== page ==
“Down to the smallest detail he had a plan mapped out,” says Earley.
An IHSAA Limited Contact Period goes from Aug. 30-Oct. 16 and Earley has been leading baseball players two times a week.
“We’re doing the best we can,” says Earley, who coaches at a school with an enrollment around 275. “We’ve got quite a few shared athletes and we started soccer (at Daleville) this year.”
High school and junior high players have been at fall baseball activities. Spring baseball for Grades 6-8 was started at the school in 2019.
“We’re trying to continue and build the legacy of Daleville baseball,” says Earley, who is assisted by Jake Sorenson, Curtis Wilson and Elliott Jackson.
Daleville is a member of the Mid-Eastern Conference (with Blue River Valley, Cowan, Eastern Hancock, Monroe Central, Randolph Southern, Shenandoah, Union of Modoc, Wapahani and Wes-Del).
In 2021, the Broncos were part of an IHSAA Class 1A sectional grouping with Anderson Preparatory Academy, Cowan, Liberty Christian, Southern Wells, Tri-Central and Wes-Del. Daleville has won 11 sectional titles — the last in 2019.
Recent Daleville graduates to move on to college baseball include Evan Etchison (Grace College), Cayden Gothrup (Ball State University), Ryan Hale (Huntington University), Josh Price (Anderson University), Peyton Smith (Goshen College), Max Stecher (Indiana University Southeast), Jared Waltermire (Crown College in Saint Bonifacius, Minn.) and Ayden Wilson (Indiana Wesleyan University).

The Earley family — Ellie, Dukane and Austin.
The Earley family — Ellie, Dukane and Austin.

Brantley promotes total student-athlete experience at Indiana University Kokomo

By STEVE KRAH
http://www.IndianaRBI.com

Just over a month after being named head baseball coach at Indiana University Kokomo, Drew Brantley is busy laying the foundation for the Cougars system.
Classes began Aug. 23. Brantley is overseeing two weeks of open field workouts before fall practice officially begins Labor Day (Sept. 6). There will be sessions six days a week for eight weeks culminating Oct. 30. Then the NAIA member Cougars move into the weight room and begin the build-up to the spring. There will be no games against outside competition this fall. There will be three scrimmages per week at Kokomo Municipal Stadium.
“It’ll be heavy on individual development as a baseball player,” says Brantley. “We’ll compete in a game-like situations.”
As the Cougars ready themselves for the River States Conference race, they will open the 2022 season with trips to play Louisiana State University Shreveport and Truett McConnelll University (Cleveland, Ga.).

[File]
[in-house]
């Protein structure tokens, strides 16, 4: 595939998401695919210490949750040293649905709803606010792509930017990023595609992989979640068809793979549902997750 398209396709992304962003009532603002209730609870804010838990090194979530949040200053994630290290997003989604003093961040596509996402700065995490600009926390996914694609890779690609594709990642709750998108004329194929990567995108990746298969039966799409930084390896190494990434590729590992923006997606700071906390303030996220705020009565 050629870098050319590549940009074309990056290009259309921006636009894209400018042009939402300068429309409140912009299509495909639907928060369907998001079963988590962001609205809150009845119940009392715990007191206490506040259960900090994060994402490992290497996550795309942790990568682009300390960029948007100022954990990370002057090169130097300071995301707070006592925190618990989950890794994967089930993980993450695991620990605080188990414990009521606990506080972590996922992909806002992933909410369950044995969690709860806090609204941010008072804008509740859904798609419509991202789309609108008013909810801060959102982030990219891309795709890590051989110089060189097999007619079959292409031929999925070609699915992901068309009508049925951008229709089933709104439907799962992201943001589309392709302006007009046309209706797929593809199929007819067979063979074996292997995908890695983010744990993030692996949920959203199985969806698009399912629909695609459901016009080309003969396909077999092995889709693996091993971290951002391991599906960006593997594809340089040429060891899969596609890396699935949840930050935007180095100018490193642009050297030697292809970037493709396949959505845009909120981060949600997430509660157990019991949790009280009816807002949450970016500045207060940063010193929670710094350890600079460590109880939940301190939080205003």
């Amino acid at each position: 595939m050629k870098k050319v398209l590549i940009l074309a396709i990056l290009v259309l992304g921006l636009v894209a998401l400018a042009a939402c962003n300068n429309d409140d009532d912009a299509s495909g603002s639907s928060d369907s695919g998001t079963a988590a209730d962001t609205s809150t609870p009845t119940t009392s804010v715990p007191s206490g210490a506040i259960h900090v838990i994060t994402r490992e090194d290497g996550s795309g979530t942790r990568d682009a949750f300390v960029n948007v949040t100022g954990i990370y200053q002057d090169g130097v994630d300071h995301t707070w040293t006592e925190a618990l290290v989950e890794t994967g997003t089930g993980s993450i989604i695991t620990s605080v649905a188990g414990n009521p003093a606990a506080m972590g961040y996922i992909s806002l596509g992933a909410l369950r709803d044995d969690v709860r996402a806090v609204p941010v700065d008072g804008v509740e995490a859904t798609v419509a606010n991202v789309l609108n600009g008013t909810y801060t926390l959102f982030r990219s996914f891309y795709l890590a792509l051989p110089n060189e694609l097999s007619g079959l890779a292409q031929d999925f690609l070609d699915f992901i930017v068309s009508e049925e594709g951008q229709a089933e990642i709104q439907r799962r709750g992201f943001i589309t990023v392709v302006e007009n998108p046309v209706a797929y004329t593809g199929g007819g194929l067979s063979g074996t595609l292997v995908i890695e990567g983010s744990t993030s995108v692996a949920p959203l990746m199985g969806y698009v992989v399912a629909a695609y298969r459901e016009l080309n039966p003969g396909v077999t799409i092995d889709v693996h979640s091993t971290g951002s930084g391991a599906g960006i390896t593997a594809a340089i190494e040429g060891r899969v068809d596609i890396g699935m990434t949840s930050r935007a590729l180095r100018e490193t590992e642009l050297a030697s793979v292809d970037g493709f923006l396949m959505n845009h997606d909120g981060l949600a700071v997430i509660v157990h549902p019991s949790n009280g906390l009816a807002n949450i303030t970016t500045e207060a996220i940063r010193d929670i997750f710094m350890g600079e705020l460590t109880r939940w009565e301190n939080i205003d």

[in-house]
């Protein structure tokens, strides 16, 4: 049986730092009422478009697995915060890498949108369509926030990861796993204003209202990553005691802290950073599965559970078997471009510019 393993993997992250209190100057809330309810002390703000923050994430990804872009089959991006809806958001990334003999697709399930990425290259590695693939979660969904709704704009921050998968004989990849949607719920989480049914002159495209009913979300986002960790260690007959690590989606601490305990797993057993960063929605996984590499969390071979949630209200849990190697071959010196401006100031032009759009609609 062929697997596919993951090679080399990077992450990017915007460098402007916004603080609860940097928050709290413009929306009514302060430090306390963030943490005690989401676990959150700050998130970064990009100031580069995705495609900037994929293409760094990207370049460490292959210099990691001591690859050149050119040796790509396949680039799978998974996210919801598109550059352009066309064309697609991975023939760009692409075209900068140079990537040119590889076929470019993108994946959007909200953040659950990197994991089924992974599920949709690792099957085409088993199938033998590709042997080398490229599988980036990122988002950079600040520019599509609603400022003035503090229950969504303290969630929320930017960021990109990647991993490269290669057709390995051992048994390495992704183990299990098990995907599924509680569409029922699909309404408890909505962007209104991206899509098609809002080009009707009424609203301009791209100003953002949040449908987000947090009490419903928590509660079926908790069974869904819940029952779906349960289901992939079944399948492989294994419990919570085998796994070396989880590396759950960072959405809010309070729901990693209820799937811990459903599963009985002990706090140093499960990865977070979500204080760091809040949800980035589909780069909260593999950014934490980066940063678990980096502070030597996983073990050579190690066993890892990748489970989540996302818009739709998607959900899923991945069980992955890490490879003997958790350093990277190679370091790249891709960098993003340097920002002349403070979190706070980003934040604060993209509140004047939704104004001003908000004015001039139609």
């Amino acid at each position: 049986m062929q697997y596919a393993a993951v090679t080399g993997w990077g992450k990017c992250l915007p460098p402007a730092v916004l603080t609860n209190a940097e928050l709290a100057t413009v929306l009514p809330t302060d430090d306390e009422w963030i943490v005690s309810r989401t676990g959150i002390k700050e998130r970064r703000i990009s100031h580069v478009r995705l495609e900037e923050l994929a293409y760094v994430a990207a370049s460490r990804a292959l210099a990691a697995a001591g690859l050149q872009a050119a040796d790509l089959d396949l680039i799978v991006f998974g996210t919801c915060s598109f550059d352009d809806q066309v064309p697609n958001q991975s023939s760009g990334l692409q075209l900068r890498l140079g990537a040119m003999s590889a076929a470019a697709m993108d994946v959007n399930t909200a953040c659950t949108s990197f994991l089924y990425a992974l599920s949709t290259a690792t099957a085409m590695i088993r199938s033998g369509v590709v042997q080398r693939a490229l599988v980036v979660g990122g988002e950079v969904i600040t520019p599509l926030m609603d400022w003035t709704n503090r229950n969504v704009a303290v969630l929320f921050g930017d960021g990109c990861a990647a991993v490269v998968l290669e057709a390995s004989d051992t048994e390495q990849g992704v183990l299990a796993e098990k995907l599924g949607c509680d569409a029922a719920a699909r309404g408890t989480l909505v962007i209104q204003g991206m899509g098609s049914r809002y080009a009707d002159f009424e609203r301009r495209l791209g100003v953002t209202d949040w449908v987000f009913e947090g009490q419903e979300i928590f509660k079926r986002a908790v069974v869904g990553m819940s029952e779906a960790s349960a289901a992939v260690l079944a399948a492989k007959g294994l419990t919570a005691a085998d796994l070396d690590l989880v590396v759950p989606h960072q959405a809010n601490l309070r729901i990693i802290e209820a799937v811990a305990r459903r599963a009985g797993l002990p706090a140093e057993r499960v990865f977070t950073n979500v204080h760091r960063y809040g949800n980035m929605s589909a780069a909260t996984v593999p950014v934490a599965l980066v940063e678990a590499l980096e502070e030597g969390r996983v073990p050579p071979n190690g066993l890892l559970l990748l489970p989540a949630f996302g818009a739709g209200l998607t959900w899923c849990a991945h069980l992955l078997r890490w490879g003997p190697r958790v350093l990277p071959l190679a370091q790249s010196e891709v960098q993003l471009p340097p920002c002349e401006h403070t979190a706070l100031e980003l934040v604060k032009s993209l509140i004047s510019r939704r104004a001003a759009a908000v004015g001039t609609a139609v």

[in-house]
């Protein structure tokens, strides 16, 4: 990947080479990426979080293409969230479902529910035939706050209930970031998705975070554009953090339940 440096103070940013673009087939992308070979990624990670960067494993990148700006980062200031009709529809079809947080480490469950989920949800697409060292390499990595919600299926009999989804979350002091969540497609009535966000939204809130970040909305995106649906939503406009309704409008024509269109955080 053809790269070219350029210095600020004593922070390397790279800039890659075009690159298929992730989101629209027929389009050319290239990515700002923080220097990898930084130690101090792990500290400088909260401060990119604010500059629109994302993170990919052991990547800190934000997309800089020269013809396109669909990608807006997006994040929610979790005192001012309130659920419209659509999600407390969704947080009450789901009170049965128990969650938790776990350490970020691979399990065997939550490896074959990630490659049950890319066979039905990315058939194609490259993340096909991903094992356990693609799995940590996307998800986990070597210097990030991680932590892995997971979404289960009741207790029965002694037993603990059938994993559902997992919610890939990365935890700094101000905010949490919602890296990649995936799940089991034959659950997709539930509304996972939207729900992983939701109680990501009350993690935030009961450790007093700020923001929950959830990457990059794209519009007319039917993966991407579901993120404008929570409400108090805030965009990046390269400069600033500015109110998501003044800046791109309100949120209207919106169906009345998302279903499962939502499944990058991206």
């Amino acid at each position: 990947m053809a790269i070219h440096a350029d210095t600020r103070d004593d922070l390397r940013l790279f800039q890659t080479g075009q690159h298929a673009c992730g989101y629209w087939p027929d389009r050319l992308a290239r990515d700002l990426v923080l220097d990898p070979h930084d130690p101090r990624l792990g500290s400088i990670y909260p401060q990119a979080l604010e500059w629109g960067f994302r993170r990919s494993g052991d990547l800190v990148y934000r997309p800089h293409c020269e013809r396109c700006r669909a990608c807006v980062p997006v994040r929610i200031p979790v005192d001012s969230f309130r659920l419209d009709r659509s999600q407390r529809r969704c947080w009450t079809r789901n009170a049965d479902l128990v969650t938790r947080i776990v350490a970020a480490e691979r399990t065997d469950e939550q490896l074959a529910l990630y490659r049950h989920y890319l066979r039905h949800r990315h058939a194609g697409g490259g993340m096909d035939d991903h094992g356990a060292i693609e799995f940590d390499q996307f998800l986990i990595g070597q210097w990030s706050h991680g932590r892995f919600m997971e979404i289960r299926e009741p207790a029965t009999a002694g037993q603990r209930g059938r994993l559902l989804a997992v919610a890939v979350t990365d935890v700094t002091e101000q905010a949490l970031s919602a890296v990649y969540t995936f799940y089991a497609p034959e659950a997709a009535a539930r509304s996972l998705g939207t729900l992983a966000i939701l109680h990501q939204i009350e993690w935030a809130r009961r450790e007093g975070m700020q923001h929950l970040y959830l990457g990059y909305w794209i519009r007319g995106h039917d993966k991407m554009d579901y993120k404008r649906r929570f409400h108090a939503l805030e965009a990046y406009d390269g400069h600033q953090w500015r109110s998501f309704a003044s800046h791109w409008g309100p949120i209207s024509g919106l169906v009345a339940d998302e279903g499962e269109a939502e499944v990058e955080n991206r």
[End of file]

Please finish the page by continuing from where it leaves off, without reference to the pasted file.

Brantley, who has been on staff the past three seasons including the last two as associate head coach, knows what he desires in an IU Kokomo player.
“I want to get good people into the program,” says Brantley, who turned 29 on Aug. 22. “We want them to have the total student-athlete experience — athletically, academically and socially.”
The idea is to achieve on the field and in the classroom and build friendships and contacts that will last long beyond the college years.
Brantley’s staff includes Jeremy Honaker, Nick Floyd and Justin Reed. Honaker, who was volunteer assistant at the University of Indianapolis in 2020-21, will serve as a positional coach and also help with hitting and baserunning. Former Ball State University and independent professional right-hander Floyd is the Cougars’ pitching coach. Former IU Kokomo player Reed is a graduate assistant and assistant pitching coach. He will work toward his Masters of Business Administration, help in athletic communications and with the baseball team.
Prior to coming to IUK to serve on head coach Matt Howard’s staff, Brantley was an assistant to head coach Rich Benjamin at Indiana Wesleyan University.
“I worked with infielders and baserunners and assisted with hitters,” says Brantley. “My time at Indiana Wesleyan was awesome. The integrity of the program is held very highly there. I learned how you hold people accountable and how things are supposed to be done.”
Brantley assisted at his alma mater Anderson (Ind.) University for five seasons with a stint as interim coach. Medical issues mean that he was only able to play his freshmen season for David Pressley before becoming a student assistant.
“He was an awesome guy and a great role model,” says Brantley of Pressley, who followed American Baseball Coaches Association Hall of Famer Don Brandon as the man in charge at AU. “A large part of my coaching philosophy comes from (Anderson).”
Dustin Glant later took over a Anderson Ravens head coach and was helped by Brantley.
“I was able to learn a lot under Dustin,” says Brantley. “He showed me the ropes and what its like to conduct yourself professionally. It’s not just about baseball.
“A lot of the success I’ve had has been because of the things he’s showed me and the advice he’s given me.”
Glant is now pitching coach at Indiana University.
At 22, Brantley was named interim coach at Anderson, where he earned his Secondary Education and Teaching degree in 2015 and MBA in 2017.
Says Brantley, “Everyday I was doing the best I knew how.”
The same applies in his current position.
“It’s pretty neat being in this seat,” says Brantley, who guides a program in the town where he was born.
Brantley grew up in Russiaville, Ind., and played T-ball through age 12 at what is now Russiaville Youth Baseball League. After that came travel ball with the Central Indiana Kings then three summers with Don Andrews-managed Kokomo American Legion Post 6.
His coach at Western High School in Russiaville was Indiana High School Baseball Coaches Association Hall of Fame Ty Calloway.